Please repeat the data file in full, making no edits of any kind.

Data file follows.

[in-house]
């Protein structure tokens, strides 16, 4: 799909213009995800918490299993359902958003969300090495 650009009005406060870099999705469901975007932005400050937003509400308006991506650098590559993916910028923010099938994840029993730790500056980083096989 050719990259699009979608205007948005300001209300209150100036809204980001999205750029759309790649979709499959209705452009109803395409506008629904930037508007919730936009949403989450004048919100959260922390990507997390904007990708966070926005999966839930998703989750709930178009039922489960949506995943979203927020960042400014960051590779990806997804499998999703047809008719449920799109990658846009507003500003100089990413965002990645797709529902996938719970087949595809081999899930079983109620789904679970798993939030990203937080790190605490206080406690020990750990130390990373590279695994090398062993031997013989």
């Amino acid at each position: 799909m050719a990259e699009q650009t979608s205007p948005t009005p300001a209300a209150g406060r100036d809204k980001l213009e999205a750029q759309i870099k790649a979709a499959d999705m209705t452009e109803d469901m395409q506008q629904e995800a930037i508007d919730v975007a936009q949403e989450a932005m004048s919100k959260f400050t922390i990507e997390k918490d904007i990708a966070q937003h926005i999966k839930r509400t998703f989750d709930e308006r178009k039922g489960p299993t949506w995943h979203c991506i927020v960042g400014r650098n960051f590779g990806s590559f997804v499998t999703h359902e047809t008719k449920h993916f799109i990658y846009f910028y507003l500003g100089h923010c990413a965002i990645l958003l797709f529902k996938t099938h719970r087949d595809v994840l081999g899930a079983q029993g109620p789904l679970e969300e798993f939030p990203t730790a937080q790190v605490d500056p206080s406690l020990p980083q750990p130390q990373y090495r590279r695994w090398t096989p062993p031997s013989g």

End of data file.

[in-house]
């Protein structure tokens, strides 16, 4: 799909213009995800918490299993359902958003969300090495 650009009005406060870099999705469901975007932005400050937003509400308006991506650098590559993916910028923010099938994840029993730790500056980083096989 050719990259699009979608205007948005300001209300209150100036809204980001999205750029759309790649979709499959209705452009109803395409506008629904930037508007919730936009949403989450004048919100959260922390990507997390904007990708966070926005999966839930998703989750709930178009039922489960949506995943979203927020960042400014960051590779990806997804499998999703047809008719449920799109990658846009507003500003100089990413965002990645797709529902996938719970087949595809081999899930079983109620789904679970798993939030990203937080790190605490206080406690020990750990130390990373590279695994090398062993031997013989």
């Amino acid at each position: 799909m050719a990259e699009q650009t979608s205007p948005t009005p300001a209300a209150g406060r100036d809204k980001l213009e999205a750029q759309i870099k790649a979709a499959d999705m209705t452009e109803d469901m395409q506008q629904e995800a930037i508007d919730v975007a936009q949403e989450a932005m004048s919100k959260f400050t922390i990507e997390k918490d904007i990708a966070q937003h926005i999966k839930r509400t998703f989750d709930e308006r178009k039922g489960p299993t949506w995943h979203c991506i927020v960042g400014r650098n960051f590779g990806s590559f997804v499998t999703h359902e047809t008719k449920h993916f799109i990658y846009f910028y507003l500003g100089h923010c990413a965002i990645l958003l797709f529902k996938t099938h719970r087949d595809v994840l081999g899930a079983q029993g109620p789904l679970e969300e798993f939030p990203t730790a937080q790190v605490d500056p206080s406690l020990p980083q750990p130390q990373y090495r590279r695994w090398t096989p062993p031997s013989g």